The purpose of this project is not to compare the theologies of different churches or movements. Nor is it my aim to promote one church above another. In fact, the particular beliefs and theologies of the different churches are not discussed at all, except where necessary to explain the differences between two groups of believers.
What interests me are the origins of each church or movement. Who, where and why did they begin? What is their history? And isn’t it interesting that so many denominations that have now spread around the world, began with one person, in one location in Great Britain or Ireland?
In the 1990s, not long after I had begun to take my Christian faith more seriously, I became assistant editor on The DOOR, the newspaper for the Diocese of Oxford. Not only was the job interesting in itself, but we also met an amazing parade of people who passed through the Bishop of Oxford’s offices – from composers and artists to vicars and curates, bishops from far and near, and theologians, administrators, architects and accountants.
But it was all very Anglican. So I began to ask myself whether there was a book that could teach me the basics about some of the other main streams of Christianity, such as the Baptists, the Methodists, the Presbyterians and the Catholics, but my enquiries went unanswered. Each denomination, it seemed, was sufficient unto itself, and appeared to have no curiosity about the others.
And so my project was born. I have focused solely on church denominations which have their origins in Great Britain and Ireland, and on ministries which work for reconciliation. So, apart from Catholicism, there is no mention of church movements that were founded elsewhere.
I have made every effort to ensure the accuracy of my research. However, stories about the earliest saints and the churches they founded are often based on tradition as much as they are based on facts and it can be difficult to distinguish between the two. I have cross-checked my facts as far as possible by comparing historical information with tourist guides, novels, maps and academic research. Where possible, I have also asked people who are familiar with the denomination or organisation being described to check my work for accuracy.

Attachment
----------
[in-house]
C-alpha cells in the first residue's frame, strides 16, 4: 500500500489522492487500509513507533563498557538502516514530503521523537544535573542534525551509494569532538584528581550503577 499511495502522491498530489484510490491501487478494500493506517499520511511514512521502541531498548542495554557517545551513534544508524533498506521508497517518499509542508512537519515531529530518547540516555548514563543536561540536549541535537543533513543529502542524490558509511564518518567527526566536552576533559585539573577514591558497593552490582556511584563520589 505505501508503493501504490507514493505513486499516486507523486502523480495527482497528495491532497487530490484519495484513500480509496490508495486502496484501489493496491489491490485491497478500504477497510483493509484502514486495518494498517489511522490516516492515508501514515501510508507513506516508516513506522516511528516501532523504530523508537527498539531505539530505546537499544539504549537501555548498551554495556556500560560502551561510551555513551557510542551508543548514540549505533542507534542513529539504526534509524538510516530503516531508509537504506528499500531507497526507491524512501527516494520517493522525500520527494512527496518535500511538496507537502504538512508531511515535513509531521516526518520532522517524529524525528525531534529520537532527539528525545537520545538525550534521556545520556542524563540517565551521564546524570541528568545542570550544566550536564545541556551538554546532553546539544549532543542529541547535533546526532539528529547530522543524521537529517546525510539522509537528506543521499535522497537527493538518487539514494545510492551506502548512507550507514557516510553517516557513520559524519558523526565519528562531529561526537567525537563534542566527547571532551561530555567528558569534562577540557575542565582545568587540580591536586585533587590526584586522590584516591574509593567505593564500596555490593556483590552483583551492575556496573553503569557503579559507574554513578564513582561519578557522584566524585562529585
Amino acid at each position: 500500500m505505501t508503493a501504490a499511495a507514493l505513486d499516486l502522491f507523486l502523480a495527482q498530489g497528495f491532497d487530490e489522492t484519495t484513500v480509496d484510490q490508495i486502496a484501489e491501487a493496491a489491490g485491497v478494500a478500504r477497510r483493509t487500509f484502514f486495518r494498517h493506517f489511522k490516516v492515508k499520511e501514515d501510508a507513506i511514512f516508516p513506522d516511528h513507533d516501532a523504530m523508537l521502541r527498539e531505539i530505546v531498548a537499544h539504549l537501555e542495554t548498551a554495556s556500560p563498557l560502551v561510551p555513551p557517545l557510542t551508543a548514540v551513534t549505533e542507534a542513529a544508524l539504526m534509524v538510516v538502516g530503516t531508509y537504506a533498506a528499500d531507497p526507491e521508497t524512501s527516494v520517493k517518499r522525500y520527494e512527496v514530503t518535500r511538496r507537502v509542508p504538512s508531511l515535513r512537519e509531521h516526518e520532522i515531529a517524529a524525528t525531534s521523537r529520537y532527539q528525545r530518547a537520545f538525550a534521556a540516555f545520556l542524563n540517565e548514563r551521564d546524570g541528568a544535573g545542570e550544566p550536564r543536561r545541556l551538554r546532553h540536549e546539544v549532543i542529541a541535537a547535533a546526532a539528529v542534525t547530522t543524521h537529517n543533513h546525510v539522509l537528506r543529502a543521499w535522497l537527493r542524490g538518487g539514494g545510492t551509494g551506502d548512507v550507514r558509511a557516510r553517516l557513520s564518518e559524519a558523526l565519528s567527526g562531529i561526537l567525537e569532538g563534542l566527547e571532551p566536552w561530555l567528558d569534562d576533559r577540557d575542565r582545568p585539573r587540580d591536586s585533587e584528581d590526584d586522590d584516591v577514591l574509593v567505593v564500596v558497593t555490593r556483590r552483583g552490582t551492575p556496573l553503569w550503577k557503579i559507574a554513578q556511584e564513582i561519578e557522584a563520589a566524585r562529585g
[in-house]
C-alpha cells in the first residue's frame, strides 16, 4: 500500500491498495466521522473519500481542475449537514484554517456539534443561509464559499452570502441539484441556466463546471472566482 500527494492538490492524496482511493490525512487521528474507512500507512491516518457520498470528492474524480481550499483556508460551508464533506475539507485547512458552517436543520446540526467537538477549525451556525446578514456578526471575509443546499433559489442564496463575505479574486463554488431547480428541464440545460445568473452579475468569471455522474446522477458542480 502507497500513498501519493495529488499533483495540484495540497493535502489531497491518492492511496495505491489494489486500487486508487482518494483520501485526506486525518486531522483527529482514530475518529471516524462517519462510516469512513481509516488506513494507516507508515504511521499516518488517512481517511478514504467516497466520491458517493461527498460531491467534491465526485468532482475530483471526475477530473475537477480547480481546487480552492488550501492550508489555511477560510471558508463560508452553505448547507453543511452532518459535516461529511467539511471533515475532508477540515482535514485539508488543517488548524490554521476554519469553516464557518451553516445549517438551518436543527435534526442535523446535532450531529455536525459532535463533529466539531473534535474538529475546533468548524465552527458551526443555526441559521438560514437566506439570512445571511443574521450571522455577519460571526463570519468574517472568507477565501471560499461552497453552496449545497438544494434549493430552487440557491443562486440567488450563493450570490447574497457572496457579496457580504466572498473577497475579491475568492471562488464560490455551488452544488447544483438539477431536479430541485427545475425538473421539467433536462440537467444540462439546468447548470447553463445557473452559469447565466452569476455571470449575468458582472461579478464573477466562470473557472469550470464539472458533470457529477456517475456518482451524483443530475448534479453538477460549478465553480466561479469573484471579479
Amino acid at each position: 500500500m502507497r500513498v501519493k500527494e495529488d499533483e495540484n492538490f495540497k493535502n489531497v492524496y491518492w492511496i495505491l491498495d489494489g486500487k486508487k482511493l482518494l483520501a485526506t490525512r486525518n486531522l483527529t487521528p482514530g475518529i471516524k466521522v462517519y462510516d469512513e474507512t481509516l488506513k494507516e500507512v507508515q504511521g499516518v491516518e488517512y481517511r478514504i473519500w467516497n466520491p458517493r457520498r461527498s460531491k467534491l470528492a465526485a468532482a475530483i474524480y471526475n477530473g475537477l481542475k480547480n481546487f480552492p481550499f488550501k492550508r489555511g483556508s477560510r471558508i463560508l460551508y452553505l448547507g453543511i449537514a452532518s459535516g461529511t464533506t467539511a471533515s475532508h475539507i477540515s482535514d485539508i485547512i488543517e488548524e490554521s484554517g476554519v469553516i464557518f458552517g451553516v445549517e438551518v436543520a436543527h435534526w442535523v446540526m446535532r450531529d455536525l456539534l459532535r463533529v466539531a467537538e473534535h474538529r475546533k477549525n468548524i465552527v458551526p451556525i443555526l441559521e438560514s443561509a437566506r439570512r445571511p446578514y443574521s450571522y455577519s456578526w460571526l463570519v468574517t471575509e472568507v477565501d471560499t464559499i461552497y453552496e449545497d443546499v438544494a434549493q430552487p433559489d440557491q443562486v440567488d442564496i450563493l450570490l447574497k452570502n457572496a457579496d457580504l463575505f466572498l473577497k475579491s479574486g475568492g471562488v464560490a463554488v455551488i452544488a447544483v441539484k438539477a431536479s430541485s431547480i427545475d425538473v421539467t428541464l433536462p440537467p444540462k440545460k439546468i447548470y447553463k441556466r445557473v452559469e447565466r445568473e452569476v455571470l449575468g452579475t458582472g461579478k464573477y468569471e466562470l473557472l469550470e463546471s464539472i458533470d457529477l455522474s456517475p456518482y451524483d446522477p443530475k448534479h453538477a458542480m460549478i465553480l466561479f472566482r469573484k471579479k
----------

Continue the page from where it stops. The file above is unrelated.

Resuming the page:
Everything possible has been done to seek permission to reproduce poems, songs and quotations taken from other publications, but in a few cases I am yet to hear back from the copyright holders. Should more information subsequently come to light, the text will be amended as required. Permission to include certain quotations is dependent on the website being password-protected.
This project has been many years in the making, so suggestions about places to visit were obviously made in a pre-COVID time. It is to be hoped that we can soon once again enjoy the freedom to visit churches, museums, stately homes and conference centres as and when we wish without masks and in the close company of friends old and new.
The chapters can be read in any order as they are self-sufficient. It might even be a good idea to start at the end and read from chapter 30 back to the beginning. Or you could just look at the map and choose a location that interests you. I hope you enjoy exploring the history of Christianity in Great Britain and Ireland.
Venetia Horton, All Saints 2020
© Venetia E Horton
Contact email: email@example.com
First published 2020
Author: Venetia E Horton BA
Illustrator: Steve Broadway
Copy-editor: Amber Ross
Website designer: Darren Hill